Talking about the need for such a service, Reena Mohanty, Programme Manager, SMRC, says, “During the course of our work we have observed that women with disabilities are eager to know about their rights but they are unable to ask anyone because they are suppressed from childhood. We devised this system so that they are able to get expert guidance without being dependent on anyone.”
As a majority of them are either impoverished and illiterate or semi-literate the organisation has alternately created an interactive voice recording and messaging system, too, where women can call in to get answers. Moreover, it has provided mobile phones to select women to facilitate interaction. “If they have a query they can dial the toll-free number. After a few seconds, the call will automatically disconnect and they will be called back from the same number. As a first step, the IVR gives three options. While the first two provide relevant information, option three allows them to record a voice message. Once they record their query, they need to press # and the system will announce: ‘your message has been recorded’. Later, our expert will call them to clear any doubts or concerns. So far, many women have called up to talk about domestic violence and sexual harassment,” Mohanty reveals. Besides inquiries, women call in to give suggestions and share their experience and problems.
Sahida has successfully used the voice messaging service to link up with the Swachh Bharat Abhiyan, the government’s sanitation intervention. “Where open defecation robs any ordinary woman of her dignity and makes her vulnerable to violence, just imagine the plight of someone who has a disability. When I heard about the Clean India Mission I immediately decided to take it up with our panchayat. However, our village had already been declared a ‘Nirmal Gram’ and the block officials were reluctant to release funds,” she says. Nonetheless, Sahida stuck to her demand and succeeded in getting more accessible public conveniences built. In addition, in order to become economically independent, she sought SMRCs assistance to start her own little grocery shop as well as a modest auto repair business. Spurred by her accomplishments other disabled girls and women in her village are reaching out to her to know more about SMRC’s IVR system.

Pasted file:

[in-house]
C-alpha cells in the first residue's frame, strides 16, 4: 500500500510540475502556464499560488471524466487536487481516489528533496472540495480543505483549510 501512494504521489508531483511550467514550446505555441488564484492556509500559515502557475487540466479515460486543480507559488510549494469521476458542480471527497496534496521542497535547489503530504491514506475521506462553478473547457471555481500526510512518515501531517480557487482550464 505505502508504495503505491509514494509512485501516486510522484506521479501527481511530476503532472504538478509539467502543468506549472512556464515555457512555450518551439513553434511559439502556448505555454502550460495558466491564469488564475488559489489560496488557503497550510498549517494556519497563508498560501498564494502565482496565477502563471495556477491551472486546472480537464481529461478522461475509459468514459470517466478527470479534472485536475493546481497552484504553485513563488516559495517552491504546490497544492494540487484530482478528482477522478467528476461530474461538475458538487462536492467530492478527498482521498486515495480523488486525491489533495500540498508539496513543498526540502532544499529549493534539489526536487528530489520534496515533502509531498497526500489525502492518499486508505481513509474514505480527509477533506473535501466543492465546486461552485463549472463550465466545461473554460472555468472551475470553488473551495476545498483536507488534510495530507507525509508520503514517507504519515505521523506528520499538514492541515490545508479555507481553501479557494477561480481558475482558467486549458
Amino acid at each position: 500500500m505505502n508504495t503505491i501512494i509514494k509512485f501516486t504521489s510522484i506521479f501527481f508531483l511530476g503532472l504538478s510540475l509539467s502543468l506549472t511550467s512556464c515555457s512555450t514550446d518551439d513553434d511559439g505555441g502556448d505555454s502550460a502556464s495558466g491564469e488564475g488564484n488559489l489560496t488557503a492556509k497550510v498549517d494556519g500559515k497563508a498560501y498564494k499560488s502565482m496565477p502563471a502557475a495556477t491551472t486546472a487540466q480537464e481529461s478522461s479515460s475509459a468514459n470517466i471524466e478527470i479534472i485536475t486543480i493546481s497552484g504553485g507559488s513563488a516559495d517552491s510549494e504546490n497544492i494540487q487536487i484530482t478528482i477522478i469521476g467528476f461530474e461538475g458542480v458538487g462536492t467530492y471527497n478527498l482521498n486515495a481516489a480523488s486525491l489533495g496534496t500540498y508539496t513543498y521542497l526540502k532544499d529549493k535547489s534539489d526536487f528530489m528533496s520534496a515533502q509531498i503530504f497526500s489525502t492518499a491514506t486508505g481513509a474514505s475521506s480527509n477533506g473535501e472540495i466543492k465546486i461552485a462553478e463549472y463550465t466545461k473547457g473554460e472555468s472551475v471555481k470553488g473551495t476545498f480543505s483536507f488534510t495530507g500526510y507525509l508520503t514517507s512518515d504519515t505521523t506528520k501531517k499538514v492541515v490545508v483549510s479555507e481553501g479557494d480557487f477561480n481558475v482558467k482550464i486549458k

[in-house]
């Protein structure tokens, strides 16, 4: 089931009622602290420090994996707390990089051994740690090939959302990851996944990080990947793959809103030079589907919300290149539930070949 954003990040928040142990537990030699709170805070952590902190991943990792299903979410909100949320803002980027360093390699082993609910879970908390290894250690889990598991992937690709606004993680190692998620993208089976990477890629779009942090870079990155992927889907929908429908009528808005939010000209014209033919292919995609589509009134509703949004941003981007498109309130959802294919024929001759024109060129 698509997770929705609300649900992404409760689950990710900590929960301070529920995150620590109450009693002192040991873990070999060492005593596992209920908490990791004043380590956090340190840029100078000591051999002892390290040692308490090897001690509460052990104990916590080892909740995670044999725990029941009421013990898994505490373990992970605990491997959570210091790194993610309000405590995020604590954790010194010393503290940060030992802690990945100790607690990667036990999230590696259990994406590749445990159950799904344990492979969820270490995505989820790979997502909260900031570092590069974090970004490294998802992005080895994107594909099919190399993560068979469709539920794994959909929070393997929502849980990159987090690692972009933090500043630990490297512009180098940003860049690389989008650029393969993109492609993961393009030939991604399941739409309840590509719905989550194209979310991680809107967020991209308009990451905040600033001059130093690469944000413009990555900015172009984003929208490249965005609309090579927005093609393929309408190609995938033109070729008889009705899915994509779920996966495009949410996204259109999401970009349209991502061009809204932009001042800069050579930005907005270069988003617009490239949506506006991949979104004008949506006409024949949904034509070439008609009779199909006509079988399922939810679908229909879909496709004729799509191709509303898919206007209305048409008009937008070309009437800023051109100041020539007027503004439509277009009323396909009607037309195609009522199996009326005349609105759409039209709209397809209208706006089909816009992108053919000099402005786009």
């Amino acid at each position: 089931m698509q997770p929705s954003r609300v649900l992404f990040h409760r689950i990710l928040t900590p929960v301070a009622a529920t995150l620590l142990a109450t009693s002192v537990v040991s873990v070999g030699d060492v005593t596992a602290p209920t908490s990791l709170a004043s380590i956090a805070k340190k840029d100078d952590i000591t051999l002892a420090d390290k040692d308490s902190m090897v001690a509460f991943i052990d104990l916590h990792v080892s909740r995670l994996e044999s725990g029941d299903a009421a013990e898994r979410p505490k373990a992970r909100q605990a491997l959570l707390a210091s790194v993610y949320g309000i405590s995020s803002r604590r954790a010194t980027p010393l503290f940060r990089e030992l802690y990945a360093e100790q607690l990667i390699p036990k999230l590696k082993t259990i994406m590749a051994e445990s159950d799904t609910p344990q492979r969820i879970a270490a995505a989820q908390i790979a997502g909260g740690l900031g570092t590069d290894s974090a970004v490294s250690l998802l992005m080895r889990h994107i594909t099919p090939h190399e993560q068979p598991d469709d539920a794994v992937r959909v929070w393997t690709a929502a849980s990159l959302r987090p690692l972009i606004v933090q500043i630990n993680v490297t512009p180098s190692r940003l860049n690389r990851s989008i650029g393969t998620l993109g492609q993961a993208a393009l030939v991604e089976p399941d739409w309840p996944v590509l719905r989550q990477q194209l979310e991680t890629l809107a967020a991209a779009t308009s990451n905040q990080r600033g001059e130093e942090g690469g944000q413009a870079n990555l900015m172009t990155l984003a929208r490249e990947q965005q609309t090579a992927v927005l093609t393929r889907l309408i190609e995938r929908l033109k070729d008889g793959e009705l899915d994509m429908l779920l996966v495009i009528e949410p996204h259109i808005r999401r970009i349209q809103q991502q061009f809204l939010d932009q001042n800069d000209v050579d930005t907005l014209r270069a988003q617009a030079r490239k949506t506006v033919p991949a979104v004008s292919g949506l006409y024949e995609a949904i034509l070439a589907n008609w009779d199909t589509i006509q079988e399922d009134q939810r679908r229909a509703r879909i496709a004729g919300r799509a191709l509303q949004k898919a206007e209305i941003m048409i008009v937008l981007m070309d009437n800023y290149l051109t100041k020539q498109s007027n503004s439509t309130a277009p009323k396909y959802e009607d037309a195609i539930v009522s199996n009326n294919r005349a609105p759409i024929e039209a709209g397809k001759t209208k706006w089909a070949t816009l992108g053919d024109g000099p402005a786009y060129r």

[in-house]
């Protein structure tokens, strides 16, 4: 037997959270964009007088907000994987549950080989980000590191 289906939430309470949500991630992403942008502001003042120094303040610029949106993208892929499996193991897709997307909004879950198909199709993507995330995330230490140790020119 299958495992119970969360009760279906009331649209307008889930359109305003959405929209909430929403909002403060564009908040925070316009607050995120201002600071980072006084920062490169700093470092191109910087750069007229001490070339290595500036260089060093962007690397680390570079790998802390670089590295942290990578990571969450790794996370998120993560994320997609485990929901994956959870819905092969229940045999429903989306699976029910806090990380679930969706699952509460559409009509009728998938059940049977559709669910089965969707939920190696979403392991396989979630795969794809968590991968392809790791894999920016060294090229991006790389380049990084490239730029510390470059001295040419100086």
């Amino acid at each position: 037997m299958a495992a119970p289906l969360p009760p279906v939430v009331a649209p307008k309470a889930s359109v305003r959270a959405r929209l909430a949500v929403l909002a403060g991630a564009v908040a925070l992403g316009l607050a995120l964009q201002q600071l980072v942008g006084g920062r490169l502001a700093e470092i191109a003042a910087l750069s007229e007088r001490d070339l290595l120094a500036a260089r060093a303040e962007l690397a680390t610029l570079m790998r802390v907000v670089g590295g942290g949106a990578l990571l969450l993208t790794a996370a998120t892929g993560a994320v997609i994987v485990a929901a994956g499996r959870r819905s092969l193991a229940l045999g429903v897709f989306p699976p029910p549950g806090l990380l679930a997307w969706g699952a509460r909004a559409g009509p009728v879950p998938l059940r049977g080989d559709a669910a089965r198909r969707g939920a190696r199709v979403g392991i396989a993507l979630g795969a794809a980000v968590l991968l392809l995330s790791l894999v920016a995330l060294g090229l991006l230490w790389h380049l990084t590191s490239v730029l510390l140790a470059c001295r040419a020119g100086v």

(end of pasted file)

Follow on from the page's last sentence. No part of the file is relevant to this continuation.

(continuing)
Another young woman, Sita Behara, who is unable to use her right hand, has been able to continue with her education – she is enrolled in the college at Kakatpur presently – after she sought details on the government benefits girls like her can avail of from the IVR system. “Both the app and the voice messaging system are very useful. At every step of the way, there are people who are only too keen to deprive us of our rights. At least, that is not possible anymore. I have taken to helping out others like me by spreading word about this service,” she elaborates.
These days, Mansi Chand, 22, is using the IVR to understand what she needs to do to file a domestic violence case against her in-laws. Chand, who is blind in one eye, suffered through immense physical and verbal abuse at her marital home because she did not get enough dowry. The daughter of a power-loom worker, who was married in 2012, she has come back in her natal home and is happy that her parents and four sisters are backing her. “The torture was unbearable. His parents felt they had not received enough money in marriage because they had accepted a disabled daughter-in-law for their perfect son. When my parents came to know of this they took me away. I am determined to take them to court. Earlier, I didn’t know how to proceed but I am getting the answers I need now,” she says resolutely.
Concludes Dei, “They are vulnerable in every way – financially, socially, physically. I have seen how this service is transforming them, making them more certain of their place within the family, community.” If information is power, then more power to these extraordinary women!